Ardent opponents of Donald Trump spend their days proclaiming in ever-shriller tones what a dire threat he poses, not just to the American Republic, but the entire international order. His ardent supporters tell themselves a similar story, but with different inflections; in the mythical rendering that exists only in their minds, Trump is a lonely crusader against “globalism,” constantly under siege by hordes of paedophilic “deep state” vipers hell-bent on sabotaging his efforts to put America first.

Both these versions of Trump are quite exciting as competing Homeric tales, and each provide fodder for click-hungry media entities desperate to portray even the most piddling news event as the latest installment in some epic saga. But neither happens to be particularly tethered to reality.

And that’s the curious dynamic we’re beset with in the age of Trump, where the most dominant interpretations of his presidency are also the most extreme. Feeding off one another, they together create this weirdly polarised discursive landscape, in which an imaginary Trump sets the terms of the debate. And they’ve resulted in a widening epistemic gulf which appears destined to drive American politics permanently into the madhouse. Trump himself is perfectly happy to egg this all along, with his persecution complex and fantastical self-conception. It’s a recipe that at times can seem designed by a malevolent God with the explicit intention of making everyone completely nuts.

Such crazed tendencies are amplified by social media, where the most exaggerated rhetoric often rises to the top of the heap and the more restrained rebuttals go ignored. As in some ways the ultimate creature of the social media mentality – his ascendance would not have been possible without it – Trump eagerly ushers both his fans and detractors further down this wormhole of unreality.

Take, as an example, the week-long psychotic break last month over Trump’s alleged destruction of NATO. Supposedly, Trump’s mean comments to Angela Merkel signaled the death of the post-war order, and also proved his servitude to a dark new Putin-led system. While panicked elites wrote countless columns to this effect, and think tank scholars composed the obituary of the West, what in the end did Trump’s performance at the summit in Brussels really achieve? Contrary to their sky-is-falling mantras, Trump effectively strengthened NATO by securing at least nominal commitments to increased defense spending by European member states, basically in line with what his predecessor had sought. The communique issued at the meeting’s conclusion was filled with all the same banal paeons one would expect in such a document, and Trump congratulated himself for making NATO “rich.” Far from shattering the alliance, Trump essentially confirmed its resiliency by showing it can withstand the theatrical ramblings of a president who may on some superficial level have complaints with how it is constituted, but can be placated with strategic flattery.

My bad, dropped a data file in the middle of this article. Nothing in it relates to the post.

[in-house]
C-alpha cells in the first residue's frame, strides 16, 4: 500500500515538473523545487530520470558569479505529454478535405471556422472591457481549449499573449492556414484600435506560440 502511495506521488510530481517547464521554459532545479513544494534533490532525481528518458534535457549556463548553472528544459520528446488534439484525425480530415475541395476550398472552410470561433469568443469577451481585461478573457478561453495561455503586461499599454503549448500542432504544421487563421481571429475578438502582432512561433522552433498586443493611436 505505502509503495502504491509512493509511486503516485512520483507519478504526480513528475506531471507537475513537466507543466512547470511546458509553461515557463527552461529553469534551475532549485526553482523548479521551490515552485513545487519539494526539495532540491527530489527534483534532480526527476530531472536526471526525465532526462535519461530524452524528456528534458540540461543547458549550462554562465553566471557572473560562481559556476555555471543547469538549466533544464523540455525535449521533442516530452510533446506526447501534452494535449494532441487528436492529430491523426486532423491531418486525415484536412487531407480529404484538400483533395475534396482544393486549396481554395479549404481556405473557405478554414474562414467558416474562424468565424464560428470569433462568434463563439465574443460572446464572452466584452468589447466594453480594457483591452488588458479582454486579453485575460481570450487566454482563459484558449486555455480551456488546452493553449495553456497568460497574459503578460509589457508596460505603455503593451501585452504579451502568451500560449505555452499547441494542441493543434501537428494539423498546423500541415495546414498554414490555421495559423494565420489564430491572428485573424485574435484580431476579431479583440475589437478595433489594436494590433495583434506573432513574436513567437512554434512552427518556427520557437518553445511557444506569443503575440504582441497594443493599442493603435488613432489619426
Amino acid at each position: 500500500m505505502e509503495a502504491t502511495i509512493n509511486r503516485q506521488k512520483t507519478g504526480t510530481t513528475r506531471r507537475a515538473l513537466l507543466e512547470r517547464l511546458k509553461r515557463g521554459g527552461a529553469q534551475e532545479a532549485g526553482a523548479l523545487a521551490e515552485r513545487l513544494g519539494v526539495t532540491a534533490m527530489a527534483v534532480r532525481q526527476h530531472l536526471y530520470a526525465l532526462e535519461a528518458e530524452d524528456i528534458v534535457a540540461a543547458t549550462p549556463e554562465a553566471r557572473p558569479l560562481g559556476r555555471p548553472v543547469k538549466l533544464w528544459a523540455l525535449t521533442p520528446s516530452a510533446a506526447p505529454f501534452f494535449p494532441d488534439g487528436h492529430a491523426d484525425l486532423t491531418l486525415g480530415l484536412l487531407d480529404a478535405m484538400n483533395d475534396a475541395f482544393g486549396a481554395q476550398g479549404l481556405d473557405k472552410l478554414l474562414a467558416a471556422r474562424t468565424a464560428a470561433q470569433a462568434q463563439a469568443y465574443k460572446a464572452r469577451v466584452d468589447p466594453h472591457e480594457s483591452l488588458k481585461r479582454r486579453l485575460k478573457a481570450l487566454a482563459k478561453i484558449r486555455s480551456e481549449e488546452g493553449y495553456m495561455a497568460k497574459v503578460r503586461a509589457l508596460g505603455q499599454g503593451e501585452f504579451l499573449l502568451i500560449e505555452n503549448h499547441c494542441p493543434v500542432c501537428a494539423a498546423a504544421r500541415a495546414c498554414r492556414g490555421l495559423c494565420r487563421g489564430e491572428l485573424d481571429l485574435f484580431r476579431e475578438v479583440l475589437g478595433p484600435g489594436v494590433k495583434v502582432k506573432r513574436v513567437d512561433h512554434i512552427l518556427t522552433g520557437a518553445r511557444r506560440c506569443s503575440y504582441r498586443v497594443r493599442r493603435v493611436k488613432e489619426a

As it turned out, there was no dramatic disruption, no irreparable dissolution of norms. But it served the purposes of the panicked elites to pretend that apocalypse was near, because this gives their doomsaying a sheen of historical significance. Likewise, Trump’s pro-NATO stance presumably came as a disappointment to the anti-globalist crowd, who would have wished for him to up-end the alliance in accordance with the perception that he’s humanity’s only recourse against meddling internationalist technocrats. But he didn’t up-end anything, or even threaten to do so. Instead, he merely gave the status quo some Trumpian flare. Yet somehow both his supporters and opponents came away with the impression that some monumental threshold has been passed. The epistemic gulf widened. Everyone got a little nuttier.

It was just another episode of what has become a comically recurrent routine: centre-left and centre-right elites warn of an imploding world order. (When will we know for sure? Will there be a death certificate?) In response, Trump’s more conspiratorially tinged backers cheer this alleged demise, and credit Trump for the development. Eventually it becomes apparent that the world order will continue on as before, but neither group re-examines their prior assumptions. The cycle repeats, with intensifying insanity.

Elites prophesy the end of days so often that their cries now register as something of a punchline. They depleted outrage as a resource long ago, probably sometime shortly after Trump descended the escalator. Outrage for them has become a hobby and a branding opportunity, rather than what it could legitimately be: a way of giving life to genuine grievances, which could resonate with the wider public. Instead, their outrage is just a projection of their anxieties about how tenuous the institutions in which they are professionally invested have proven to be.

Meanwhile, die-hard Trumpists take these exhibitions of elite paranoia to be evidence that their man really is the radical departure they’d like to believe. For him to ignite such frenzies, they reckon, validates the grandiose image of him they’ve constructed. But Trump is clearly content for the system to remain roughly the same. He just wants to be the one who presides over it.

The national pastime of deciphering Trump’s psyche so dominates daily political conversation that it has become not just an occasional novelty, but an oppressive obstacle to carrying out a discourse with any grounding in rational fact. It will never be as emotionally satisfying or financially lucrative to paint Trump as more or less a continuation of the status quo with some tonal differences. But it’s the closest thing we have to the truth.